As major political apologies for historic wrongs go, Prime Minister Harper's formal apology to Canada's aboriginal communities for the government's role in the systematic abuse of so many students of the country's residential school system is pretty close to perfect -- pretty high praise from our PA team whose members have been consistently relentless in our search for flaws.
The decision to apologize was endorsed by other major political parties and guided by the strong sponsorship of the leader of the New Democratic Party, Jack Layton -- a particularly noteworthy achievement in a minority government. Harper's apology was also followed by equally passionate mea-culpas from the Liberal and New Democratic Parties. Unfortunately, the Bloc Quebecoise exploited the opportunity to take a shot at the Conservatives -- probably of the most pathetic politically motivated non-apologies ever delivered.
As expected dozens of communication experts have voiced their opinions about the quality of the apology, some of which we agree with and others we reject.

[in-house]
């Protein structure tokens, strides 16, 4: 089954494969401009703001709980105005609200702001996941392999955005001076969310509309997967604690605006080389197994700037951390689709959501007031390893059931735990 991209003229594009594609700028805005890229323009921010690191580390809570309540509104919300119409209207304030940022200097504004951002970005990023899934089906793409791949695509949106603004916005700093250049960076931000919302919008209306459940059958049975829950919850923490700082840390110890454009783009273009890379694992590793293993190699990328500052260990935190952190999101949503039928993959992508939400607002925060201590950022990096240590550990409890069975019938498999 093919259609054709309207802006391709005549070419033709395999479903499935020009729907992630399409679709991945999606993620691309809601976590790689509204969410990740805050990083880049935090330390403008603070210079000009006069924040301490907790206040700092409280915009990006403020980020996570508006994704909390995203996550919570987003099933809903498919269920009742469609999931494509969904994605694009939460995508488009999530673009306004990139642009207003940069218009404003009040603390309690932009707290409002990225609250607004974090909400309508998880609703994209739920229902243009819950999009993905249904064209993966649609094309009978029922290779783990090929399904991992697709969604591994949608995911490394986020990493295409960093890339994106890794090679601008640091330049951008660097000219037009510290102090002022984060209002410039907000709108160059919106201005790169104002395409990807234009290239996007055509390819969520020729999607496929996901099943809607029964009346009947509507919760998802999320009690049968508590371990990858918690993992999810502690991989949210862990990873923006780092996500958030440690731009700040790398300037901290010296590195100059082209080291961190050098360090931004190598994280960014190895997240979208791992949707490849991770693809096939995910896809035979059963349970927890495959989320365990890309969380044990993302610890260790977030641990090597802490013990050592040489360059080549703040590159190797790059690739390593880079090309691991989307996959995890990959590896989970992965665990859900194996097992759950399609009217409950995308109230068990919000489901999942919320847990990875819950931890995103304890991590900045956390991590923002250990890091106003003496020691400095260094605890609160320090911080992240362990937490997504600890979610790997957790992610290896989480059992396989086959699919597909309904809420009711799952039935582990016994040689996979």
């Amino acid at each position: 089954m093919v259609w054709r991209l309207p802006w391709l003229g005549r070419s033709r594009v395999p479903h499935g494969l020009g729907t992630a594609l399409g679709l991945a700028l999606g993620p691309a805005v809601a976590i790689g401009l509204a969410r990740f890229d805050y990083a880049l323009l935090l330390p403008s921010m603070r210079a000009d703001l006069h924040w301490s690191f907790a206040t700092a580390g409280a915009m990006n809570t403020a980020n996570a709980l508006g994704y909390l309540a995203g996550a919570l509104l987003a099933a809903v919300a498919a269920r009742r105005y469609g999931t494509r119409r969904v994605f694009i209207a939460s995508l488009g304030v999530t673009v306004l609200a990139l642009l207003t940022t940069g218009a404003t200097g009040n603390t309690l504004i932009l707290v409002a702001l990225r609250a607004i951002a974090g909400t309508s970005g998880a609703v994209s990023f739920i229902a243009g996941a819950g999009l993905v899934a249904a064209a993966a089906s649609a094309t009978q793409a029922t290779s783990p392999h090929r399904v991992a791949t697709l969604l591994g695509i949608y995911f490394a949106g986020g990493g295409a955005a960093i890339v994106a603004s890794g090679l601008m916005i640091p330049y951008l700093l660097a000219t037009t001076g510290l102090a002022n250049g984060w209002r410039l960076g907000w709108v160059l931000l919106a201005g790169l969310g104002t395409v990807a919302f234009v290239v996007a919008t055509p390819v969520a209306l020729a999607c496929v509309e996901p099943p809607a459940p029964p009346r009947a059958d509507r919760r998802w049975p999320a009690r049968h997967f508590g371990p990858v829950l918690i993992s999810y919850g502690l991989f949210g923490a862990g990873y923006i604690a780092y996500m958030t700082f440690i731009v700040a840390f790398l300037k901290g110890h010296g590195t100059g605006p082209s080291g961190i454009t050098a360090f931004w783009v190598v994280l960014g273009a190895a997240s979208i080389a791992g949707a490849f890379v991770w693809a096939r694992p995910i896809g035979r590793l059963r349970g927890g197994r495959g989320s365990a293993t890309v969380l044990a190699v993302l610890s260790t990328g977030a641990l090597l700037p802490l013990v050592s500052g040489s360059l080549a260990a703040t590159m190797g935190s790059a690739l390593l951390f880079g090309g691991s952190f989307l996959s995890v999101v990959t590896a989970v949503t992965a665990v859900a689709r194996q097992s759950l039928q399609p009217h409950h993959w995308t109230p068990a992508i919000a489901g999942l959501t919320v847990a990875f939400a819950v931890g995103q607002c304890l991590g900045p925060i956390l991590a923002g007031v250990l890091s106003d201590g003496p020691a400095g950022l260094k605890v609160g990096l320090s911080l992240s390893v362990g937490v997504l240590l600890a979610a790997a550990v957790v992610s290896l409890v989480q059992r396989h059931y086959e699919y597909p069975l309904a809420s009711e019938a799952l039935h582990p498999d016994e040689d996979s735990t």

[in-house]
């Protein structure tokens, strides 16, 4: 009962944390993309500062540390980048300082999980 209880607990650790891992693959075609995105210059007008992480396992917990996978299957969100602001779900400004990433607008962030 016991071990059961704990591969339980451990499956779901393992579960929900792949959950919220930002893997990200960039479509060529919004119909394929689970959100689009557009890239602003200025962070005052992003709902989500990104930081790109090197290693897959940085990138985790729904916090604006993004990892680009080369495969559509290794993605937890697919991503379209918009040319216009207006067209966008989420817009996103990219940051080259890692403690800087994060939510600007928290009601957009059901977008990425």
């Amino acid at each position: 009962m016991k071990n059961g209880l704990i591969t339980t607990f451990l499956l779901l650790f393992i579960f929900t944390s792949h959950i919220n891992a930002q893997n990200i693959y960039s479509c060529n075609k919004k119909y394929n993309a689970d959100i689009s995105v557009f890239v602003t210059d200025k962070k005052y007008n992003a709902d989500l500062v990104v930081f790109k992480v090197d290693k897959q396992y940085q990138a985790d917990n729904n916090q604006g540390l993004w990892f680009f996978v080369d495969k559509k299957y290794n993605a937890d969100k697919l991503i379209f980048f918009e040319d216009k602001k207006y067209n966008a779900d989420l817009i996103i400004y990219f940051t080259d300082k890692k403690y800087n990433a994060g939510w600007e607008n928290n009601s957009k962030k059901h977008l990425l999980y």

For example, Michael Dorland, obviously searching for at least something negative to say, criticized Harper's delivery for a "rhythmic thing, a kind of repetition." Now, if this was a talent show for public speaking Dorland's point might be relevant. But in the context of apologizing to thousands of Canadian citizens for the government's role destroying their culture, lives and families repeating the apology is something that should be applauded not critiqued.
The last minute move to give leaders of Canada's aboriginal communities an opportunity to voice their opinions in the House of Commons was the right decision.
We give this one a 10/10.